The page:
Performance-enhancing drugs may add yet another layer of risk. “If you combine these products and steroids, I can’t begin to predict the negative consequences,” says Anthony Scalzo, director of toxicology at St. Louis University. “If you add these stresses to the heart, someone’s probably going to have a heart attack from it.”

NFL use

One pro explained his drug-taking strategy:

I go straight weed in the off-season,” one NFL veteran told on condition of anonymity. “Then, in-season, when they test, I go to [K2].”

It is highly possible that within the next few years we might see unexpected deaths in fit athletes — including professionals — using K2.

And people rail against tobacco and nicotine!

During the tenth month of the year, the NHS runs an anti-smoking campaign called Stoptober.

For the past few years the smoking community in the UK has written essays against the demonisation of tobacco under the hashtag #octabber, ‘tab’ being British slang for ‘cigarette’.

Although Octabber might not be running this year — I am using the tag for my own reference — plenty of us are unhappy with the endless denormalisation and demonisation of smokers in Britain and elsewhere.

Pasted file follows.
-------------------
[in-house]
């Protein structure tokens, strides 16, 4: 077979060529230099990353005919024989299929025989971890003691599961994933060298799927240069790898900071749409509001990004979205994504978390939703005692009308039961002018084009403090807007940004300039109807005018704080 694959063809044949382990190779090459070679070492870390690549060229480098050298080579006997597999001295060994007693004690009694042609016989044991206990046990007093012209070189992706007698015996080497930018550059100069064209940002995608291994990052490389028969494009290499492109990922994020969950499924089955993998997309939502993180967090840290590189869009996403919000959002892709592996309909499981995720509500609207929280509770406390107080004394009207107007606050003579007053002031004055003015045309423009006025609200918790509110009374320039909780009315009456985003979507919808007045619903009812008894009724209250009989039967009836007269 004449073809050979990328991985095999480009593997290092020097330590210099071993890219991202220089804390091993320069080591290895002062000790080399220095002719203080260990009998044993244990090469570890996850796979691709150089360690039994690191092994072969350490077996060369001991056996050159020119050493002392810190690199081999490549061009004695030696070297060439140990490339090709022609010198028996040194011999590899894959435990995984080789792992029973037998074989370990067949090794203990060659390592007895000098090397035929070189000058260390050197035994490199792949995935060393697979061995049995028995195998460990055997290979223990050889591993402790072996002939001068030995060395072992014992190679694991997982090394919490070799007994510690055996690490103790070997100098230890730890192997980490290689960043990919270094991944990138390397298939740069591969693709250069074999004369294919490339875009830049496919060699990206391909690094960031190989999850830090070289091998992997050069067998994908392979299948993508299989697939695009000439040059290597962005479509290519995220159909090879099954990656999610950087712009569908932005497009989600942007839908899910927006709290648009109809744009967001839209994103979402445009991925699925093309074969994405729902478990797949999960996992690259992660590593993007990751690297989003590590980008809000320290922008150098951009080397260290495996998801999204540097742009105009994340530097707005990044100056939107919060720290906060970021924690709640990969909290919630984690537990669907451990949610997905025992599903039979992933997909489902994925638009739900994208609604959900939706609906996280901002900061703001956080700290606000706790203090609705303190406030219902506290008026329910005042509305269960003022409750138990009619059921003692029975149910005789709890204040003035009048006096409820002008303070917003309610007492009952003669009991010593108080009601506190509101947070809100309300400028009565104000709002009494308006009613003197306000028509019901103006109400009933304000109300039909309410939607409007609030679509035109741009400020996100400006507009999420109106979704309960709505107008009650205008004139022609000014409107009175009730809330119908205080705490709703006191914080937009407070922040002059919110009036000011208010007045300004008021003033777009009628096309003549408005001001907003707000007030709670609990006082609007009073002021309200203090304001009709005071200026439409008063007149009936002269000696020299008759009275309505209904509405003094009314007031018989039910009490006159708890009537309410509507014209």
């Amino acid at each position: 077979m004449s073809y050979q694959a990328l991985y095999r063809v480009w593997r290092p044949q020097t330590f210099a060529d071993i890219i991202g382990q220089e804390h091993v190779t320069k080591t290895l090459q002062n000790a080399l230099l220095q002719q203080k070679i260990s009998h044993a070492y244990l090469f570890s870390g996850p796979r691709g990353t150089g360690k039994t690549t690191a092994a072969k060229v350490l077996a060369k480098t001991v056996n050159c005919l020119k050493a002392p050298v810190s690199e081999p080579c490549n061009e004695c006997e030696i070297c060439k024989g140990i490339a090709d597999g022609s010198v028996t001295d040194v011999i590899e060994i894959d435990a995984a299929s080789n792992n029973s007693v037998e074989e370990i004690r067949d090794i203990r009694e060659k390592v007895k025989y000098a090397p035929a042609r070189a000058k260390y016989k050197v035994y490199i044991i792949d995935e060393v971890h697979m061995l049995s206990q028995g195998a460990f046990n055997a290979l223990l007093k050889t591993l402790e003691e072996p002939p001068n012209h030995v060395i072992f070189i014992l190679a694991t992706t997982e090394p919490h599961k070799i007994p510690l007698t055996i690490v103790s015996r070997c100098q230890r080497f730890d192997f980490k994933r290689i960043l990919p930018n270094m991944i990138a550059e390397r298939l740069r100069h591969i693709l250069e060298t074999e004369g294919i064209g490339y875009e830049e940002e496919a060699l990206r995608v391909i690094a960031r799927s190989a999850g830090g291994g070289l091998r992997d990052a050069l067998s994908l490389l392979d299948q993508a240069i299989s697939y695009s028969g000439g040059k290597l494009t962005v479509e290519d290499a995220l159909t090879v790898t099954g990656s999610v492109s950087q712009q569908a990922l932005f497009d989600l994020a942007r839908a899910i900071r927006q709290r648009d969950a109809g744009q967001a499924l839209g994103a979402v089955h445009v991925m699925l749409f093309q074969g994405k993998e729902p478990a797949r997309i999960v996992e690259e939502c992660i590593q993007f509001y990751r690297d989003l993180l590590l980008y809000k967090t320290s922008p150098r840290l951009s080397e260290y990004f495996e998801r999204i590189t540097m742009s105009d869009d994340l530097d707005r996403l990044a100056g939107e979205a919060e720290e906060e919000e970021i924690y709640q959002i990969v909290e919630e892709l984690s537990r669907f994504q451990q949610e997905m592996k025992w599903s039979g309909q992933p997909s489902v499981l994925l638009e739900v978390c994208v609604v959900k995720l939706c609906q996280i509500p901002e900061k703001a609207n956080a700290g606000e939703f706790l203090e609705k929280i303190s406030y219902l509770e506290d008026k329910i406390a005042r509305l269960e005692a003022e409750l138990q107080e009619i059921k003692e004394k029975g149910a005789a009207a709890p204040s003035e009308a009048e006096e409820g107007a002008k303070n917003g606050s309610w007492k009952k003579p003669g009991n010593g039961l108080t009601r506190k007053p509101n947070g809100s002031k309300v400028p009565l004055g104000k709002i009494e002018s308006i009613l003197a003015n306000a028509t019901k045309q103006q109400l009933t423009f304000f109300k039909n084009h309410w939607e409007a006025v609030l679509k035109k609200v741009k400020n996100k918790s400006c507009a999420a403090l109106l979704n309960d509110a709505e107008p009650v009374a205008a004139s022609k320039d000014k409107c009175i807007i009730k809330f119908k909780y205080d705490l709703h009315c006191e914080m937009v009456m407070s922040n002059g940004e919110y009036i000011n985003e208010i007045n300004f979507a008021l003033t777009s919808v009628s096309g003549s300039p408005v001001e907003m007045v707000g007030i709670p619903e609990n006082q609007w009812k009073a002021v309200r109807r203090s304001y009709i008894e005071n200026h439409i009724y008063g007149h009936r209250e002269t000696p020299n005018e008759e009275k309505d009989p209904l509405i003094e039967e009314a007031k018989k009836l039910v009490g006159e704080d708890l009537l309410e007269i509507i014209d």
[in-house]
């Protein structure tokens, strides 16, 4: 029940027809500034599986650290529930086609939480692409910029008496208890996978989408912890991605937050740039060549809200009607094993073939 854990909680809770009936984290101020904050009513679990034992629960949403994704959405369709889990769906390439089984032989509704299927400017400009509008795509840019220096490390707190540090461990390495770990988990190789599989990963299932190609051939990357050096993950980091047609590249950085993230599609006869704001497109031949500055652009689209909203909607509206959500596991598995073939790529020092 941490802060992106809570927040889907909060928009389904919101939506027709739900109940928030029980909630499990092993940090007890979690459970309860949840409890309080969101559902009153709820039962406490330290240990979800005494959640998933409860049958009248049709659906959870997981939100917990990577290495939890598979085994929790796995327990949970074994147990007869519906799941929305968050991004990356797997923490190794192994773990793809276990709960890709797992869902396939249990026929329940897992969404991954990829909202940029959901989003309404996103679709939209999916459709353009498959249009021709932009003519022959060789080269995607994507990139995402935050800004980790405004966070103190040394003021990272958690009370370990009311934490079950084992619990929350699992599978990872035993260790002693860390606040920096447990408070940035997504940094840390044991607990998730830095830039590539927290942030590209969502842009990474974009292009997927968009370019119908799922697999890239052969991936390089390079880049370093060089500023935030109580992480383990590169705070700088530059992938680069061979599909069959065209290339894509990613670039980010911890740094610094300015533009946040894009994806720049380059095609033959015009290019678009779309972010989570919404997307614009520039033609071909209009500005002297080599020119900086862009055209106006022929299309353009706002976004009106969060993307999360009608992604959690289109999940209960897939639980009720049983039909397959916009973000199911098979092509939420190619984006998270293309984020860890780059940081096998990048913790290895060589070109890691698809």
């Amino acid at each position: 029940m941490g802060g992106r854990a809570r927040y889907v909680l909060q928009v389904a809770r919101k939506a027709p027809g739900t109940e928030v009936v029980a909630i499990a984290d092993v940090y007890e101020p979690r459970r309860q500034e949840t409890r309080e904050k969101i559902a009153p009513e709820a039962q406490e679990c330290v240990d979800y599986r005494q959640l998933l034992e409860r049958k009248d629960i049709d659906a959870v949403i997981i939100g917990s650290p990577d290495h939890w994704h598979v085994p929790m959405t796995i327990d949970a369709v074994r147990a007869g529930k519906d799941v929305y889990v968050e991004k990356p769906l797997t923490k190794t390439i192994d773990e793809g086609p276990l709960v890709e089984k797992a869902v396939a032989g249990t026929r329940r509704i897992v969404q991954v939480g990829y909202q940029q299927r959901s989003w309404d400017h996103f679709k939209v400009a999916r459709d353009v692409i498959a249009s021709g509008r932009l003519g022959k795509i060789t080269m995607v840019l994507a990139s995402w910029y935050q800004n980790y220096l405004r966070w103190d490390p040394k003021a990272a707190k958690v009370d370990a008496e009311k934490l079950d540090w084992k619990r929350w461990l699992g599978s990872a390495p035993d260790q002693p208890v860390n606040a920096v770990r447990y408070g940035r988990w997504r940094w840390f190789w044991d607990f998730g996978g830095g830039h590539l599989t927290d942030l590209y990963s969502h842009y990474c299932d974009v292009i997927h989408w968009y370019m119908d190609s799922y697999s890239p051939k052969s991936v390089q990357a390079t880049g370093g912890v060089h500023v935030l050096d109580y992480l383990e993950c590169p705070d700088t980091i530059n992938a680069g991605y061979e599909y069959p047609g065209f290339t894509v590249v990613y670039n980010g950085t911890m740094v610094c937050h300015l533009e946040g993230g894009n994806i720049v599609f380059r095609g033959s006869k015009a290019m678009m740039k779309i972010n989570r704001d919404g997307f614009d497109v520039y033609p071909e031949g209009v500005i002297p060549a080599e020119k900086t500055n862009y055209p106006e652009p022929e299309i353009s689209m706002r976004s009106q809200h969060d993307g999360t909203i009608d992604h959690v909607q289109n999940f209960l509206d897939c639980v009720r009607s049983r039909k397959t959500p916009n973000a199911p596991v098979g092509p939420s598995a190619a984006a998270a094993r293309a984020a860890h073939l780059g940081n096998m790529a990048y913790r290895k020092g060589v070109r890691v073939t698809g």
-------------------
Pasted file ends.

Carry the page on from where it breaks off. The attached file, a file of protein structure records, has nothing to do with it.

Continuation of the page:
Non-smokers are probably unaware of all the anti-smoking campaigns that take place under the banner of ‘public health’ — financed by smokers through sin tax on their pack of 18 (no longer 20 for many manufacturers). Never mind that only a fifth of Britons smoke today. The fight here for Tobacco Control, as elsewhere in the West, must continue until no one smokes.

Dick Puddlecote succinctly described how it worked in 2014 — ‘How Stoptober Really Views Smokers’:

The UK’s first state-funded anti-smoking organisation ASH (motto: “denormalising you with your money since 1972”) claim that they “do not attack smokers or condemn smoking”. It’s a debatable point, but the huge tax sponging industry they have spawned don’t seem to share the same mission statement, it appears.

My three aunts — two nurses and one personal assistant (executive secretary, for my US readers) — smoked 20 a day. All stopped when they retired. Two are still alive and one died a few years ago, a great grandmother who outlived her non-smoking husband. They all had children. All the children are healthy. Half of them are grandparents. All have led responsible lives.

More from Dick Puddlecote:

I’m sure you’re very reassured that {cough} highly-respected politicians believe ‘professionals’ who post like this on Twitter are model citizens and should be shovelled skiploads of your hard-earned cash.

He ended his post with another 2014 tweet from the NHS’s #Stoptober:

Remember, if you’re doing Stoptober, everyone is behind you! And this time it isn’t because your breath smells like Fireman Sam’s jockstrap.

Rather crude, wouldn’t you say?

However, people will always smoke.

Attack on vaping

Countless numbers of ex-smokers around the world have taken up vaping.

Some of these people wanted to stop smoking cigarettes. Vaping gives them the same inhaling experience and they can often enjoy a few puffs in places where tobacco smoking is prohibited.

Not surprisingly, vaping has been gaining in popularity.